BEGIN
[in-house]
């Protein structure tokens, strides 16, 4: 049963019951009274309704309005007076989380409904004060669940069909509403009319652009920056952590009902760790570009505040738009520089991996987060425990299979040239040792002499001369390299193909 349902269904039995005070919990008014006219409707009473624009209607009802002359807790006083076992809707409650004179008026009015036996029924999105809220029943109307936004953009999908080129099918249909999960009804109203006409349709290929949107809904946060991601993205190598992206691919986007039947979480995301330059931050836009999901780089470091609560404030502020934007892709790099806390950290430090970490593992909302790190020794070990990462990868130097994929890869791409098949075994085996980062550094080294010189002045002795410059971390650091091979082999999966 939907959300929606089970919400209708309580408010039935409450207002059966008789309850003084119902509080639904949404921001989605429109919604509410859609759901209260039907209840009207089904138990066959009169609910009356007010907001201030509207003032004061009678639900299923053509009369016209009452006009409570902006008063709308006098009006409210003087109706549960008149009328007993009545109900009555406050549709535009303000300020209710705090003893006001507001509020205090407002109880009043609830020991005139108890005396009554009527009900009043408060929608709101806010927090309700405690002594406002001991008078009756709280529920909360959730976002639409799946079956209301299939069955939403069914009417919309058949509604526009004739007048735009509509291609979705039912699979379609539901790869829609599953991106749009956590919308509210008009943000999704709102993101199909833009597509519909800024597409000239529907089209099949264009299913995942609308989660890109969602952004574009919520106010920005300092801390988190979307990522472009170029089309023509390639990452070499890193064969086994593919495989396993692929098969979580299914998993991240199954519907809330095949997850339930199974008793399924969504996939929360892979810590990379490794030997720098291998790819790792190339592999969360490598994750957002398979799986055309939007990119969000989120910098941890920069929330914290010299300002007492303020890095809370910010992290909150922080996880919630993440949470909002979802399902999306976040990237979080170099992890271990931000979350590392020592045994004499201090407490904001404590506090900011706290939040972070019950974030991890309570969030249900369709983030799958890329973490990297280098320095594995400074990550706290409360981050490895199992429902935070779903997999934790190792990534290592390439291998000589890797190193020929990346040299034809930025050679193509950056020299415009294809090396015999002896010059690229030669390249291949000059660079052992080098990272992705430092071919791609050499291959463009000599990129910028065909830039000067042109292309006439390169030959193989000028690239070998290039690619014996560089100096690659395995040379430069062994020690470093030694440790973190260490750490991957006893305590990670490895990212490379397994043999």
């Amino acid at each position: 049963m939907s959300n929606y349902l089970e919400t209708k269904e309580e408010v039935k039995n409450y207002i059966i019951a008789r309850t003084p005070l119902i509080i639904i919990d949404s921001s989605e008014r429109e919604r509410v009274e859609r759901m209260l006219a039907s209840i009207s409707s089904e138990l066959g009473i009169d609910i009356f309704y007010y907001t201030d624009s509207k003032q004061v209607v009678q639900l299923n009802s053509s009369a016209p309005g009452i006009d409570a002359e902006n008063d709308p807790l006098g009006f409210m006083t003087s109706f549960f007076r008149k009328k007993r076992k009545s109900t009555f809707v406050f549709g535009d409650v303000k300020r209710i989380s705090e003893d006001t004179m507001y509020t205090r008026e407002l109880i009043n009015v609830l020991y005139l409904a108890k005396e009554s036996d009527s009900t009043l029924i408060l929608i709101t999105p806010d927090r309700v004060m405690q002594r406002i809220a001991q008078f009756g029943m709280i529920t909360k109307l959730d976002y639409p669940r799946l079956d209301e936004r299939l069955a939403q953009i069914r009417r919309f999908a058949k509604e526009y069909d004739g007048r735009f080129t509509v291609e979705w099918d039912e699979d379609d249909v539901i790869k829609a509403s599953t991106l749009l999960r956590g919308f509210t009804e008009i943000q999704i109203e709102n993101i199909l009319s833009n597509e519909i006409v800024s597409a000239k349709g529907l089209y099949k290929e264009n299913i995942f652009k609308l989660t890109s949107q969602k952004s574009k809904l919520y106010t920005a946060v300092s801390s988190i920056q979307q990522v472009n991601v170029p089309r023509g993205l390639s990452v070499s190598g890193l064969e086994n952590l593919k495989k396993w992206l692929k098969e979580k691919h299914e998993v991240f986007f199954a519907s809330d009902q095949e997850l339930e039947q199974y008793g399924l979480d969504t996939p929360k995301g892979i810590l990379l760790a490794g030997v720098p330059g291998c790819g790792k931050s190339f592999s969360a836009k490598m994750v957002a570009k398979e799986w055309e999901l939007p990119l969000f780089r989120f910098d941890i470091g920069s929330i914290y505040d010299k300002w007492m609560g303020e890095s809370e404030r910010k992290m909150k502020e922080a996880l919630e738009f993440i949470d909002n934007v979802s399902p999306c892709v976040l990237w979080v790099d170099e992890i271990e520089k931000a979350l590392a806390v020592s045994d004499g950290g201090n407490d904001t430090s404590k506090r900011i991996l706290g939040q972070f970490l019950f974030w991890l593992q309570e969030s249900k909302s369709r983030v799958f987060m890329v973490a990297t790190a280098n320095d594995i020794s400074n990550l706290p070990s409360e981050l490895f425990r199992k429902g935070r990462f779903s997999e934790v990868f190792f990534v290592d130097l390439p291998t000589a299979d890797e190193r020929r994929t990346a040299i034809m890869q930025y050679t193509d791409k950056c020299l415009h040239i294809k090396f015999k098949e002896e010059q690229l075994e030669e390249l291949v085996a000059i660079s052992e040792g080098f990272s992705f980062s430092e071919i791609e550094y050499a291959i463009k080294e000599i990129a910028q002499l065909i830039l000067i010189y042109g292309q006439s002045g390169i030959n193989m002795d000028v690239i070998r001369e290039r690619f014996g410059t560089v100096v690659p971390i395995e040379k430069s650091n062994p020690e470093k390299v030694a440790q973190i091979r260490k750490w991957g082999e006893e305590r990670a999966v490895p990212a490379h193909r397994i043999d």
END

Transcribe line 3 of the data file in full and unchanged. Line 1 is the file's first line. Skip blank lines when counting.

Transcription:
């Amino acid at each position: 049963m939907s959300n929606y349902l089970e919400t209708k269904e309580e408010v039935k039995n409450y207002i059966i019951a008789r309850t003084p005070l119902i509080i639904i919990d949404s921001s989605e008014r429109e919604r509410v009274e859609r759901m209260l006219a039907s209840i009207s409707s089904e138990l066959g009473i009169d609910i009356f309704y007010y907001t201030d624009s509207k003032q004061v209607v009678q639900l299923n009802s053509s009369a016209p309005g009452i006009d409570a002359e902006n008063d709308p807790l006098g009006f409210m006083t003087s109706f549960f007076r008149k009328k007993r076992k009545s109900t009555f809707v406050f549709g535009d409650v303000k300020r209710i989380s705090e003893d006001t004179m507001y509020t205090r008026e407002l109880i009043n009015v609830l020991y005139l409904a108890k005396e009554s036996d009527s009900t009043l029924i408060l929608i709101t999105p806010d927090r309700v004060m405690q002594r406002i809220a001991q008078f009756g029943m709280i529920t909360k109307l959730d976002y639409p669940r799946l079956d209301e936004r299939l069955a939403q953009i069914r009417r919309f999908a058949k509604e526009y069909d004739g007048r735009f080129t509509v291609e979705w099918d039912e699979d379609d249909v539901i790869k829609a509403s599953t991106l749009l999960r956590g919308f509210t009804e008009i943000q999704i109203e709102n993101i199909l009319s833009n597509e519909i006409v800024s597409a000239k349709g529907l089209y099949k290929e264009n299913i995942f652009k609308l989660t890109s949107q969602k952004s574009k809904l919520y106010t920005a946060v300092s801390s988190i920056q979307q990522v472009n991601v170029p089309r023509g993205l390639s990452v070499s190598g890193l064969e086994n952590l593919k495989k396993w992206l692929k098969e979580k691919h299914e998993v991240f986007f199954a519907s809330d009902q095949e997850l339930e039947q199974y008793g399924l979480d969504t996939p929360k995301g892979i810590l990379l760790a490794g030997v720098p330059g291998c790819g790792k931050s190339f592999s969360a836009k490598m994750v957002a570009k398979e799986w055309e999901l939007p990119l969000f780089r989120f910098d941890i470091g920069s929330i914290y505040d010299k300002w007492m609560g303020e890095s809370e404030r910010k992290m909150k502020e922080a996880l919630e738009f993440i949470d909002n934007v979802s399902p999306c892709v976040l990237w979080v790099d170099e992890i271990e520089k931000a979350l590392a806390v020592s045994d004499g950290g201090n407490d904001t430090s404590k506090r900011i991996l706290g939040q972070f970490l019950f974030w991890l593992q309570e969030s249900k909302s369709r983030v799958f987060m890329v973490a990297t790190a280098n320095d594995i020794s400074n990550l706290p070990s409360e981050l490895f425990r199992k429902g935070r990462f779903s997999e934790v990868f190792f990534v290592d130097l390439p291998t000589a299979d890797e190193r020929r994929t990346a040299i034809m890869q930025y050679t193509d791409k950056c020299l415009h040239i294809k090396f015999k098949e002896e010059q690229l075994e030669e390249l291949v085996a000059i660079s052992e040792g080098f990272s992705f980062s430092e071919i791609e550094y050499a291959i463009k080294e000599i990129a910028q002499l065909i830039l000067i010189y042109g292309q006439s002045g390169i030959n193989m002795d000028v690239i070998r001369e290039r690619f014996g410059t560089v100096v690659p971390i395995e040379k430069s650091n062994p020690e470093k390299v030694a440790q973190i091979r260490k750490w991957g082999e006893e305590r990670a999966v490895p990212a490379h193909r397994i043999d």